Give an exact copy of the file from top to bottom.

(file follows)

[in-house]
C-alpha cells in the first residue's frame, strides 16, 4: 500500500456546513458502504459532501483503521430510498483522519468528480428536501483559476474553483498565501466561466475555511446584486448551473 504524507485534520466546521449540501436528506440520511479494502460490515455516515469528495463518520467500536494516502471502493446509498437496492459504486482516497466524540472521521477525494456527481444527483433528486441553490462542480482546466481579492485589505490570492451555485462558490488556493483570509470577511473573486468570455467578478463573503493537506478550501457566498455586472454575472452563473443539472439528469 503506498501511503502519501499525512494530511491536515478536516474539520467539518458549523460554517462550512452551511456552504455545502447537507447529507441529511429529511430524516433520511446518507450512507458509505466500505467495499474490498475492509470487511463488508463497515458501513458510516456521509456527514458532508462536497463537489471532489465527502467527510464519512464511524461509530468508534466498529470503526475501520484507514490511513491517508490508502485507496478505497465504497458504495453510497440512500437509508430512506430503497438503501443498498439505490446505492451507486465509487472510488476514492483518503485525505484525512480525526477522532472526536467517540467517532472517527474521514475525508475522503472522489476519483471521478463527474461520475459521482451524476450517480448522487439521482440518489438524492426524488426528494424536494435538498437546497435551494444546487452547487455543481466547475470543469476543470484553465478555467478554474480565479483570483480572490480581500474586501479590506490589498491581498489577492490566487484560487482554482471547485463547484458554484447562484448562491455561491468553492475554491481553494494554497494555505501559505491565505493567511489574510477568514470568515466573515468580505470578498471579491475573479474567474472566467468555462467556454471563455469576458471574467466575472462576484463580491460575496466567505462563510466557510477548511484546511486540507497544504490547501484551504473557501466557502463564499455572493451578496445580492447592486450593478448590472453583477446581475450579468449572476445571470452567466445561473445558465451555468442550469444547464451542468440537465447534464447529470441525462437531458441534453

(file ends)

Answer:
[in-house]
C-alpha cells in the first residue's frame, strides 16, 4: 500500500456546513458502504459532501483503521430510498483522519468528480428536501483559476474553483498565501466561466475555511446584486448551473 504524507485534520466546521449540501436528506440520511479494502460490515455516515469528495463518520467500536494516502471502493446509498437496492459504486482516497466524540472521521477525494456527481444527483433528486441553490462542480482546466481579492485589505490570492451555485462558490488556493483570509470577511473573486468570455467578478463573503493537506478550501457566498455586472454575472452563473443539472439528469 503506498501511503502519501499525512494530511491536515478536516474539520467539518458549523460554517462550512452551511456552504455545502447537507447529507441529511429529511430524516433520511446518507450512507458509505466500505467495499474490498475492509470487511463488508463497515458501513458510516456521509456527514458532508462536497463537489471532489465527502467527510464519512464511524461509530468508534466498529470503526475501520484507514490511513491517508490508502485507496478505497465504497458504495453510497440512500437509508430512506430503497438503501443498498439505490446505492451507486465509487472510488476514492483518503485525505484525512480525526477522532472526536467517540467517532472517527474521514475525508475522503472522489476519483471521478463527474461520475459521482451524476450517480448522487439521482440518489438524492426524488426528494424536494435538498437546497435551494444546487452547487455543481466547475470543469476543470484553465478555467478554474480565479483570483480572490480581500474586501479590506490589498491581498489577492490566487484560487482554482471547485463547484458554484447562484448562491455561491468553492475554491481553494494554497494555505501559505491565505493567511489574510477568514470568515466573515468580505470578498471579491475573479474567474472566467468555462467556454471563455469576458471574467466575472462576484463580491460575496466567505462563510466557510477548511484546511486540507497544504490547501484551504473557501466557502463564499455572493451578496445580492447592486450593478448590472453583477446581475450579468449572476445571470452567466445561473445558465451555468442550469444547464451542468440537465447534464447529470441525462437531458441534453